The current crisis in Ukraine sounds an appeal to history that leaves us with more questions than answers. Yet, in light of the recent buildup of Russian forces on the endangered Eastern European nation’s border, the past deserves our consideration. It also raises questions about Western promises to newfound friends at the end of the Cold War. 

Former Russian premier Mikhail Gorbachev was, arguably, the greatest statesman of the 20th century (I realize this is open to debate, and I give my reasons below, but encourage you to consider biographer William Taubman’s account in “Gorbachev: His Life and Times”).  

He (and some would argue, with the help of his alter ego, sociologist soul mate and intellectual sparring partner Raisa, his wife) did more than usher in perestroika (reform) and glasnost (openness); more importantly, he unwittingly set in motion the dismantling of the Soviet Union and the liberalization of Russian politics and the economy through his earnest efforts to reform communism.  

This he did with little bloodshed — hence my estimation of him as a transcendent statesman. While there is still some question as to the role he played during the suppression of a January 1991 putsch in Vilnius, Lithuania, as the Iron Curtain went up for the last time, his aversion to violence, which he sensed during a state visit to besieged Beijing during the 1989 Tiananmen protests, steeled his resolve against using force to salvage the shredded remains of a hollowed-out empire.  

Years earlier, at the funeral of Konstantin Chernenko, Gorbachev’s predecessor, George Shultz, the Reagan-era Secretary of State rightly saw the former fresh-faced farm boy turned leader of the world’s precipitously declining Communist regime as exactly what he was — a sincere reformer. Margaret Thatcher validated such claims in the intense, though spirited political sparring, carried on in England over the relative merits of democracy and socialism. President Ronald Reagan added the avuncular bonhomie in Geneva and then frigid Reykjavik that made arms reduction a reality.  

The sad fact, according to Taubman, Gorbachev’s biographer, is that apart from encouraging Gorbachev’s reforms, Western leaders did little of substance to bolster Gorbachev’s precarious position, even as Russia’s political and economic foundations disintegrated.  

Yet, if there was little in material aid forthcoming from the West, Gorbachev did secure one assurance — one that now appears uncertain in the haze of historical memory: a pledge that beyond the reunified Germany, the West would not recruit former Soviet territories into the North Atlantic Treaty Organization. “Not one inch eastward,” Secretary of State James A. Baker III (along with assurances from a chorus of Western European leaders) is alleged to have stated. (see the discussion of this crucial Cold War denouement, entitled “NATO Expansion: What Gorbachev Heard,” which is part of George Washington University’s National Security Archive, https://nsarchive.gwu.edu/briefing-book/russia-programs/2017-12-12/nato-expansion-what-gorbachev-heard-western-leaders-early).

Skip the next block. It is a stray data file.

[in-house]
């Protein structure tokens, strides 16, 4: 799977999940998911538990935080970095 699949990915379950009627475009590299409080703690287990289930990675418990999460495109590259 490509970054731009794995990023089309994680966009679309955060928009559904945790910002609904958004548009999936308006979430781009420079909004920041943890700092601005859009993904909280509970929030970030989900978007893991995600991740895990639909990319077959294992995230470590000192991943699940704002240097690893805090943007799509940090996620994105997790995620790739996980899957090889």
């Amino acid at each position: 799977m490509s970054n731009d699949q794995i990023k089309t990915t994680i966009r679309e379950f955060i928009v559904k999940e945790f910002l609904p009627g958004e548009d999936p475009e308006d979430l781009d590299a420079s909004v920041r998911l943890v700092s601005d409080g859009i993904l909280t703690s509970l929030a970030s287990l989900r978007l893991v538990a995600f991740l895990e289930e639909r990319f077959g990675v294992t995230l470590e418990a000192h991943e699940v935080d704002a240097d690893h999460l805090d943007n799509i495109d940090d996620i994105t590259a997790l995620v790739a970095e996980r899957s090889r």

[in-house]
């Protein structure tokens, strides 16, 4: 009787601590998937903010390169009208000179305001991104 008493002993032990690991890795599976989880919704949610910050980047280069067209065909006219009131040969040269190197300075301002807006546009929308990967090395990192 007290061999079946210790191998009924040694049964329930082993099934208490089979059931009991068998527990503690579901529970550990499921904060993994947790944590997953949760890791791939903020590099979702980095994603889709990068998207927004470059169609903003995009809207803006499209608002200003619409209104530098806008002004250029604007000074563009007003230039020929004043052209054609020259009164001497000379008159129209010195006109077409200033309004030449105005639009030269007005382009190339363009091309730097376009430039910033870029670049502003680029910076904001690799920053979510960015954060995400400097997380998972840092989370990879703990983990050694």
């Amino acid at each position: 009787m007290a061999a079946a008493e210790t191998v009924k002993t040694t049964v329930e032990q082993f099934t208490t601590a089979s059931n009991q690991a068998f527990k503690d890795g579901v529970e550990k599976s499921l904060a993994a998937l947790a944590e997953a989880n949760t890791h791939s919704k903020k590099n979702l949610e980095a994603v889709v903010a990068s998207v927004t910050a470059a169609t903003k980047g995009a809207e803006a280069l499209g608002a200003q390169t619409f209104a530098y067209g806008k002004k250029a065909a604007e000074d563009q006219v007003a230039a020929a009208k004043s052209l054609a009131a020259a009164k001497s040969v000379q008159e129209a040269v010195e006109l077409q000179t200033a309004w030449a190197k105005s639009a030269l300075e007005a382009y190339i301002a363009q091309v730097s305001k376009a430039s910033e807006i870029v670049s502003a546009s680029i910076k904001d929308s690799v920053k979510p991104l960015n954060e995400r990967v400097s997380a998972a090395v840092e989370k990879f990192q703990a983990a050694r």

One reason for this was that Gorbachev’s conception of a post-Cold War Europe was to have been very different than the one we see today — divided along some of the same lineaments of the previous Cold War. Instead, he talked of a unified, open Europe that integrated all the former territories together with their Western neighbors into a single economic and political region — even if some elements of association between former Soviet republics remained (see https://www.theguardian.com/world/from-the-archive-blog/2019/jul/10/gorbachev-vision-for-a-common-european-home—july-1989). 

Such, as the current geopolitical map of Europe confirms, was not in the cards. History often drifts away in the fog of memory as the expedience of a new day presents novel possibilities. The European Union expanded in the 1990s and early 21th century, to the benefit of Eastern Europe and the empowerment of Germany and France as working partners (a surprising result against the backdrop of the previous century). Likewise, NATO — often looking for a purpose to exist in a post-Cold War world — expanded along much the same lines.  

Gorbachev has not faded from the geopolitical debate, even if he has aged and plays less of a role in Russian politics (he even attempted a run for the presidency in 1996, tallying an abysmal .5% — yes, less than 1% — of the vote). For a time, he expressed admiration for Vladimir Putin precisely because the former KGB-agent pressed Western Europe to remember the agreement they had made — “not one inch eastward” — in the aftermath of the Cold War and German reunification.  

Gorbachev wisely walked back his support for the pugilistic Putin, given the younger leader’s embrace of authoritarianism, intimidation and democratic suppression.   

But here we are, three decades after Western powers pledged “not one inch eastward.” Tanks are amassed along the Ukrainian and Belarussian borders. There is no easy political solution.

By no means should the United States capitulate to Putin. Furthermore, circumstances can clearly change over time. But this scenario raises the question as to what degree previous commitments play into contemporary diplomacy. Should those promises be honored or taken into consideration while formulating the calculus of brinksmanship? How might they influence diplomatic versus military considerations?  History and the present make for complicated decisions. 

Evan Ward is associate professor of history at Brigham Young University, where he teaches courses on world history. His views are his own.